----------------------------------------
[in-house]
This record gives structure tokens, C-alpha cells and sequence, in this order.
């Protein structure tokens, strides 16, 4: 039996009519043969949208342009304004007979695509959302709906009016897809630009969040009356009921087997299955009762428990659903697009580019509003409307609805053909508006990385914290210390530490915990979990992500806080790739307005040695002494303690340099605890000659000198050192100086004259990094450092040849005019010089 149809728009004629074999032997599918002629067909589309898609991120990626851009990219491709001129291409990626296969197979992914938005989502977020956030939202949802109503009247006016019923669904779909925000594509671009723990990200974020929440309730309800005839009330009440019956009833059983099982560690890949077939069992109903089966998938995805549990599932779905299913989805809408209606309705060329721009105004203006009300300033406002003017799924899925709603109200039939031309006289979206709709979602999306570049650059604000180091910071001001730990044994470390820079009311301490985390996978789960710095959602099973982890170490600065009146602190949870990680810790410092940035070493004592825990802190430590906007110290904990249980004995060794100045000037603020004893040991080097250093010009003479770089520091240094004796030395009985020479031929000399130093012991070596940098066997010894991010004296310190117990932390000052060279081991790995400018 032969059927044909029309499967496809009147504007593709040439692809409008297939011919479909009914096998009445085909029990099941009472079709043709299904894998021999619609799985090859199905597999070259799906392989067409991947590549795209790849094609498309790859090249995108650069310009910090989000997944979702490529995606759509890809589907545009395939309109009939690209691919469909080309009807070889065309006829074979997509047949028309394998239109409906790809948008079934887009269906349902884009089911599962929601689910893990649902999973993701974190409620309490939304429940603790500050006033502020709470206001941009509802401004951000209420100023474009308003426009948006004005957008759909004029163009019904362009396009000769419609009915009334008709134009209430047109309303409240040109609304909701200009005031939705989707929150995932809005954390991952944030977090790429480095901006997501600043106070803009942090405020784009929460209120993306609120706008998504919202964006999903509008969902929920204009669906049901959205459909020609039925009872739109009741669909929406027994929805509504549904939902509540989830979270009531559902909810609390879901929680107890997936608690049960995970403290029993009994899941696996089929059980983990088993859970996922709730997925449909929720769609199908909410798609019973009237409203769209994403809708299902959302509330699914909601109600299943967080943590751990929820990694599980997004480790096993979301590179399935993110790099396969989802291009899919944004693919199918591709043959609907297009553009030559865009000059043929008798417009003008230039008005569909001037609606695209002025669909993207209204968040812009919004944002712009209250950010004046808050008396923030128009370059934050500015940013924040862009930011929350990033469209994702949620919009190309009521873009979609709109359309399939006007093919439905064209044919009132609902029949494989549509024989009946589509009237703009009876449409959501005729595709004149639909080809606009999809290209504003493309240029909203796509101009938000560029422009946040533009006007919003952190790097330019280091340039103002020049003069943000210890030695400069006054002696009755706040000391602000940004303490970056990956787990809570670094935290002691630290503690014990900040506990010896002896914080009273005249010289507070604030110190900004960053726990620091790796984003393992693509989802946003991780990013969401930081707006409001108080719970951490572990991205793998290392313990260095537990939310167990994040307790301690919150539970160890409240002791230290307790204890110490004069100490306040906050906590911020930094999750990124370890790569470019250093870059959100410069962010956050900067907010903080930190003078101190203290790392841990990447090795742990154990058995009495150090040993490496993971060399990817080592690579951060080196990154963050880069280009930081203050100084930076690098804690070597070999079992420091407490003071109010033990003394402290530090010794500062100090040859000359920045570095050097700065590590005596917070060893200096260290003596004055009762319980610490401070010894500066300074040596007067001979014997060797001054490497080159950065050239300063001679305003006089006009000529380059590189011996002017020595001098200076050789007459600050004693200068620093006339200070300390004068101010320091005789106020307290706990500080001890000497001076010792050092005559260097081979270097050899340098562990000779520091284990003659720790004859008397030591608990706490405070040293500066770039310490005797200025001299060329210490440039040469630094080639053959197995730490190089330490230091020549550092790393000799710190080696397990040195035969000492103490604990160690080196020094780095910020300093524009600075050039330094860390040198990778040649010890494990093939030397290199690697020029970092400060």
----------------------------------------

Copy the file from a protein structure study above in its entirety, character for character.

[in-house]
This record gives structure tokens, C-alpha cells and sequence, in this order.
């Protein structure tokens, strides 16, 4: 039996009519043969949208342009304004007979695509959302709906009016897809630009969040009356009921087997299955009762428990659903697009580019509003409307609805053909508006990385914290210390530490915990979990992500806080790739307005040695002494303690340099605890000659000198050192100086004259990094450092040849005019010089 149809728009004629074999032997599918002629067909589309898609991120990626851009990219491709001129291409990626296969197979992914938005989502977020956030939202949802109503009247006016019923669904779909925000594509671009723990990200974020929440309730309800005839009330009440019956009833059983099982560690890949077939069992109903089966998938995805549990599932779905299913989805809408209606309705060329721009105004203006009300300033406002003017799924899925709603109200039939031309006289979206709709979602999306570049650059604000180091910071001001730990044994470390820079009311301490985390996978789960710095959602099973982890170490600065009146602190949870990680810790410092940035070493004592825990802190430590906007110290904990249980004995060794100045000037603020004893040991080097250093010009003479770089520091240094004796030395009985020479031929000399130093012991070596940098066997010894991010004296310190117990932390000052060279081991790995400018 032969059927044909029309499967496809009147504007593709040439692809409008297939011919479909009914096998009445085909029990099941009472079709043709299904894998021999619609799985090859199905597999070259799906392989067409991947590549795209790849094609498309790859090249995108650069310009910090989000997944979702490529995606759509890809589907545009395939309109009939690209691919469909080309009807070889065309006829074979997509047949028309394998239109409906790809948008079934887009269906349902884009089911599962929601689910893990649902999973993701974190409620309490939304429940603790500050006033502020709470206001941009509802401004951000209420100023474009308003426009948006004005957008759909004029163009019904362009396009000769419609009915009334008709134009209430047109309303409240040109609304909701200009005031939705989707929150995932809005954390991952944030977090790429480095901006997501600043106070803009942090405020784009929460209120993306609120706008998504919202964006999903509008969902929920204009669906049901959205459909020609039925009872739109009741669909929406027994929805509504549904939902509540989830979270009531559902909810609390879901929680107890997936608690049960995970403290029993009994899941696996089929059980983990088993859970996922709730997925449909929720769609199908909410798609019973009237409203769209994403809708299902959302509330699914909601109600299943967080943590751990929820990694599980997004480790096993979301590179399935993110790099396969989802291009899919944004693919199918591709043959609907297009553009030559865009000059043929008798417009003008230039008005569909001037609606695209002025669909993207209204968040812009919004944002712009209250950010004046808050008396923030128009370059934050500015940013924040862009930011929350990033469209994702949620919009190309009521873009979609709109359309399939006007093919439905064209044919009132609902029949494989549509024989009946589509009237703009009876449409959501005729595709004149639909080809606009999809290209504003493309240029909203796509101009938000560029422009946040533009006007919003952190790097330019280091340039103002020049003069943000210890030695400069006054002696009755706040000391602000940004303490970056990956787990809570670094935290002691630290503690014990900040506990010896002896914080009273005249010289507070604030110190900004960053726990620091790796984003393992693509989802946003991780990013969401930081707006409001108080719970951490572990991205793998290392313990260095537990939310167990994040307790301690919150539970160890409240002791230290307790204890110490004069100490306040906050906590911020930094999750990124370890790569470019250093870059959100410069962010956050900067907010903080930190003078101190203290790392841990990447090795742990154990058995009495150090040993490496993971060399990817080592690579951060080196990154963050880069280009930081203050100084930076690098804690070597070999079992420091407490003071109010033990003394402290530090010794500062100090040859000359920045570095050097700065590590005596917070060893200096260290003596004055009762319980610490401070010894500066300074040596007067001979014997060797001054490497080159950065050239300063001679305003006089006009000529380059590189011996002017020595001098200076050789007459600050004693200068620093006339200070300390004068101010320091005789106020307290706990500080001890000497001076010792050092005559260097081979270097050899340098562990000779520091284990003659720790004859008397030591608990706490405070040293500066770039310490005797200025001299060329210490440039040469630094080639053959197995730490190089330490230091020549550092790393000799710190080696397990040195035969000492103490604990160690080196020094780095910020300093524009600075050039330094860390040198990778040649010890494990093939030397290199690697020029970092400060």